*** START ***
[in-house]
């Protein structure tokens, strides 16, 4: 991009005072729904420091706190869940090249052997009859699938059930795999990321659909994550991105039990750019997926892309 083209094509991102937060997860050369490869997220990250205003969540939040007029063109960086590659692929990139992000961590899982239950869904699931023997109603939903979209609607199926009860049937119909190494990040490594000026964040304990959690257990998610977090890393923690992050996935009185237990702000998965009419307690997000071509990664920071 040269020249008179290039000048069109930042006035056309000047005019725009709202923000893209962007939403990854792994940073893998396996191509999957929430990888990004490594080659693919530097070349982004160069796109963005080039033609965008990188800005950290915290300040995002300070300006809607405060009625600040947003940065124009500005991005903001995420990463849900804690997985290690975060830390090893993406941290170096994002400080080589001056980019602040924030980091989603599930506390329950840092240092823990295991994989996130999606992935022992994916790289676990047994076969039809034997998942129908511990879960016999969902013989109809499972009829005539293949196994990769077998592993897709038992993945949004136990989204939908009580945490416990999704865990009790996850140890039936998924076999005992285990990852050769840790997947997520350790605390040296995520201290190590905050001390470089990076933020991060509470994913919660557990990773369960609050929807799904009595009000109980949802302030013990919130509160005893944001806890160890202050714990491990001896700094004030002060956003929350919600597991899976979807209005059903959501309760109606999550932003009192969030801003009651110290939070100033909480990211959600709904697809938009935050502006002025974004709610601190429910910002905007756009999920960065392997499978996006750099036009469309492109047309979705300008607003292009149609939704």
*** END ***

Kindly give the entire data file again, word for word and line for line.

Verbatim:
[in-house]
């Protein structure tokens, strides 16, 4: 991009005072729904420091706190869940090249052997009859699938059930795999990321659909994550991105039990750019997926892309 083209094509991102937060997860050369490869997220990250205003969540939040007029063109960086590659692929990139992000961590899982239950869904699931023997109603939903979209609607199926009860049937119909190494990040490594000026964040304990959690257990998610977090890393923690992050996935009185237990702000998965009419307690997000071509990664920071 040269020249008179290039000048069109930042006035056309000047005019725009709202923000893209962007939403990854792994940073893998396996191509999957929430990888990004490594080659693919530097070349982004160069796109963005080039033609965008990188800005950290915290300040995002300070300006809607405060009625600040947003940065124009500005991005903001995420990463849900804690997985290690975060830390090893993406941290170096994002400080080589001056980019602040924030980091989603599930506390329950840092240092823990295991994989996130999606992935022992994916790289676990047994076969039809034997998942129908511990879960016999969902013989109809499972009829005539293949196994990769077998592993897709038992993945949004136990989204939908009580945490416990999704865990009790996850140890039936998924076999005992285990990852050769840790997947997520350790605390040296995520201290190590905050001390470089990076933020991060509470994913919660557990990773369960609050929807799904009595009000109980949802302030013990919130509160005893944001806890160890202050714990491990001896700094004030002060956003929350919600597991899976979807209005059903959501309760109606999550932003009192969030801003009651110290939070100033909480990211959600709904697809938009935050502006002025974004709610601190429910910002905007756009999920960065392997499978996006750099036009469309492109047309979705300008607003292009149609939704």